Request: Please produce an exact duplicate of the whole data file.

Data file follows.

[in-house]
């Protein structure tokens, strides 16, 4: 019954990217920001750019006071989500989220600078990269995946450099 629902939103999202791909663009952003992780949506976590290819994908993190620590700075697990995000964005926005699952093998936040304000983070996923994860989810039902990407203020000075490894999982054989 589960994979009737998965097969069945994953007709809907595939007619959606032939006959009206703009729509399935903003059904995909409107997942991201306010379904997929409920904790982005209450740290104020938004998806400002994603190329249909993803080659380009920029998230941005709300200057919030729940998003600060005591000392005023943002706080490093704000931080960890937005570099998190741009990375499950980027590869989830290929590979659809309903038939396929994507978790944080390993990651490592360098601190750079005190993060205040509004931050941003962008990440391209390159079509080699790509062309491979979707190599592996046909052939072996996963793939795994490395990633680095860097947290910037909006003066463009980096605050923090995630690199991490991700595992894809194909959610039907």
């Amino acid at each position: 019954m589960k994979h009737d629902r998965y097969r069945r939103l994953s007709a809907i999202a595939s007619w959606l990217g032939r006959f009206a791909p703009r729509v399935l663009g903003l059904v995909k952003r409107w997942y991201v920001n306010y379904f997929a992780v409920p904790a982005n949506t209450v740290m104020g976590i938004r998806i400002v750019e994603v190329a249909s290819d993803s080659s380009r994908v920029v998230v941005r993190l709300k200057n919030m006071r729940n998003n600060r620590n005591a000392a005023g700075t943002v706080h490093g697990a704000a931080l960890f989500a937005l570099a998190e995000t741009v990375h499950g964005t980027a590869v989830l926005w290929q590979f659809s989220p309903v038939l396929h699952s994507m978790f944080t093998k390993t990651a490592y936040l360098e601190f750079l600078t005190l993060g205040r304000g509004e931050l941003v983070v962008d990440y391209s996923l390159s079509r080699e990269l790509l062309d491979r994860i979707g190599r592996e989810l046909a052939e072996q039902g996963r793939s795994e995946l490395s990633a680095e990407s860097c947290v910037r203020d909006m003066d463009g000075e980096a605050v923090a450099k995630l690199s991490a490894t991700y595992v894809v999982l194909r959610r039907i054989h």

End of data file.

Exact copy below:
[in-house]
């Protein structure tokens, strides 16, 4: 019954990217920001750019006071989500989220600078990269995946450099 629902939103999202791909663009952003992780949506976590290819994908993190620590700075697990995000964005926005699952093998936040304000983070996923994860989810039902990407203020000075490894999982054989 589960994979009737998965097969069945994953007709809907595939007619959606032939006959009206703009729509399935903003059904995909409107997942991201306010379904997929409920904790982005209450740290104020938004998806400002994603190329249909993803080659380009920029998230941005709300200057919030729940998003600060005591000392005023943002706080490093704000931080960890937005570099998190741009990375499950980027590869989830290929590979659809309903038939396929994507978790944080390993990651490592360098601190750079005190993060205040509004931050941003962008990440391209390159079509080699790509062309491979979707190599592996046909052939072996996963793939795994490395990633680095860097947290910037909006003066463009980096605050923090995630690199991490991700595992894809194909959610039907």
């Amino acid at each position: 019954m589960k994979h009737d629902r998965y097969r069945r939103l994953s007709a809907i999202a595939s007619w959606l990217g032939r006959f009206a791909p703009r729509v399935l663009g903003l059904v995909k952003r409107w997942y991201v920001n306010y379904f997929a992780v409920p904790a982005n949506t209450v740290m104020g976590i938004r998806i400002v750019e994603v190329a249909s290819d993803s080659s380009r994908v920029v998230v941005r993190l709300k200057n919030m006071r729940n998003n600060r620590n005591a000392a005023g700075t943002v706080h490093g697990a704000a931080l960890f989500a937005l570099a998190e995000t741009v990375h499950g964005t980027a590869v989830l926005w290929q590979f659809s989220p309903v038939l396929h699952s994507m978790f944080t093998k390993t990651a490592y936040l360098e601190f750079l600078t005190l993060g205040r304000g509004e931050l941003v983070v962008d990440y391209s996923l390159s079509r080699e990269l790509l062309d491979r994860i979707g190599r592996e989810l046909a052939e072996q039902g996963r793939s795994e995946l490395s990633a680095e990407s860097c947290v910037r203020d909006m003066d463009g000075e980096a605050v923090a450099k995630l690199s991490a490894t991700y595992v894809v999982l194909r959610r039907i054989h």